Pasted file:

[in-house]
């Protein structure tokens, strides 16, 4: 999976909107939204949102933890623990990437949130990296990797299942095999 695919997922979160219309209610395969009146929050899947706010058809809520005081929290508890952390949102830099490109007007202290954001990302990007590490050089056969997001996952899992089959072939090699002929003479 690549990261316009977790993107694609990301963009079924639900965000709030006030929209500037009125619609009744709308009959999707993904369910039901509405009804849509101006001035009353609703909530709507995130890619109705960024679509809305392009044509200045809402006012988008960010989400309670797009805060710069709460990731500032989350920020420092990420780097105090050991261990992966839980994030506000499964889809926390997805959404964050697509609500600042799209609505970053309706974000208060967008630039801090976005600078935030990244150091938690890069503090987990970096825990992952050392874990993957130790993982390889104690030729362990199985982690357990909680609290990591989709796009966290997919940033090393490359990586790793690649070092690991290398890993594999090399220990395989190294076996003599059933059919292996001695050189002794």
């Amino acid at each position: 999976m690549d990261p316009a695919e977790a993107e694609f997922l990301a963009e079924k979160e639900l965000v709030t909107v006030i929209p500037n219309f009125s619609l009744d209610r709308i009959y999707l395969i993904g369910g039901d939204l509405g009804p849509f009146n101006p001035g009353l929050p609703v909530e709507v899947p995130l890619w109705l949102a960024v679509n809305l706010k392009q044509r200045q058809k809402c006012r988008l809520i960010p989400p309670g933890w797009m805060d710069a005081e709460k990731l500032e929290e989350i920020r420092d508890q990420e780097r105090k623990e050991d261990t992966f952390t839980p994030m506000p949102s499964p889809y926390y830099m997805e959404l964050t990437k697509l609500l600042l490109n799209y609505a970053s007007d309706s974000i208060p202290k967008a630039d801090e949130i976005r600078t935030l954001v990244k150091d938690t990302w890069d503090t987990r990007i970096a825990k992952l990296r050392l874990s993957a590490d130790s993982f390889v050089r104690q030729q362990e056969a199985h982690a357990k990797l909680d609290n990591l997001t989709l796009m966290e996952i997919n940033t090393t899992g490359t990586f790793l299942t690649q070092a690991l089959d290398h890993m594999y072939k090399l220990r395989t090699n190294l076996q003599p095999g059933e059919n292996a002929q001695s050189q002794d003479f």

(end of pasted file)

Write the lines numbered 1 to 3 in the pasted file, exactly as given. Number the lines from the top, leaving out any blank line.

[in-house]
């Protein structure tokens, strides 16, 4: 999976909107939204949102933890623990990437949130990296990797299942095999 695919997922979160219309209610395969009146929050899947706010058809809520005081929290508890952390949102830099490109007007202290954001990302990007590490050089056969997001996952899992089959072939090699002929003479 690549990261316009977790993107694609990301963009079924639900965000709030006030929209500037009125619609009744709308009959999707993904369910039901509405009804849509101006001035009353609703909530709507995130890619109705960024679509809305392009044509200045809402006012988008960010989400309670797009805060710069709460990731500032989350920020420092990420780097105090050991261990992966839980994030506000499964889809926390997805959404964050697509609500600042799209609505970053309706974000208060967008630039801090976005600078935030990244150091938690890069503090987990970096825990992952050392874990993957130790993982390889104690030729362990199985982690357990909680609290990591989709796009966290997919940033090393490359990586790793690649070092690991290398890993594999090399220990395989190294076996003599059933059919292996001695050189002794």
């Amino acid at each position: 999976m690549d990261p316009a695919e977790a993107e694609f997922l990301a963009e079924k979160e639900l965000v709030t909107v006030i929209p500037n219309f009125s619609l009744d209610r709308i009959y999707l395969i993904g369910g039901d939204l509405g009804p849509f009146n101006p001035g009353l929050p609703v909530e709507v899947p995130l890619w109705l949102a960024v679509n809305l706010k392009q044509r200045q058809k809402c006012r988008l809520i960010p989400p309670g933890w797009m805060d710069a005081e709460k990731l500032e929290e989350i920020r420092d508890q990420e780097r105090k623990e050991d261990t992966f952390t839980p994030m506000p949102s499964p889809y926390y830099m997805e959404l964050t990437k697509l609500l600042l490109n799209y609505a970053s007007d309706s974000i208060p202290k967008a630039d801090e949130i976005r600078t935030l954001v990244k150091d938690t990302w890069d503090t987990r990007i970096a825990k992952l990296r050392l874990s993957a590490d130790s993982f390889v050089r104690q030729q362990e056969a199985h982690a357990k990797l909680d609290n990591l997001t989709l796009m966290e996952i997919n940033t090393t899992g490359t990586f790793l299942t690649q070092a690991l089959d290398h890993m594999y072939k090399l220990r395989t090699n190294l076996q003599p095999g059933e059919n292996a002929q001695s050189q002794d003479f």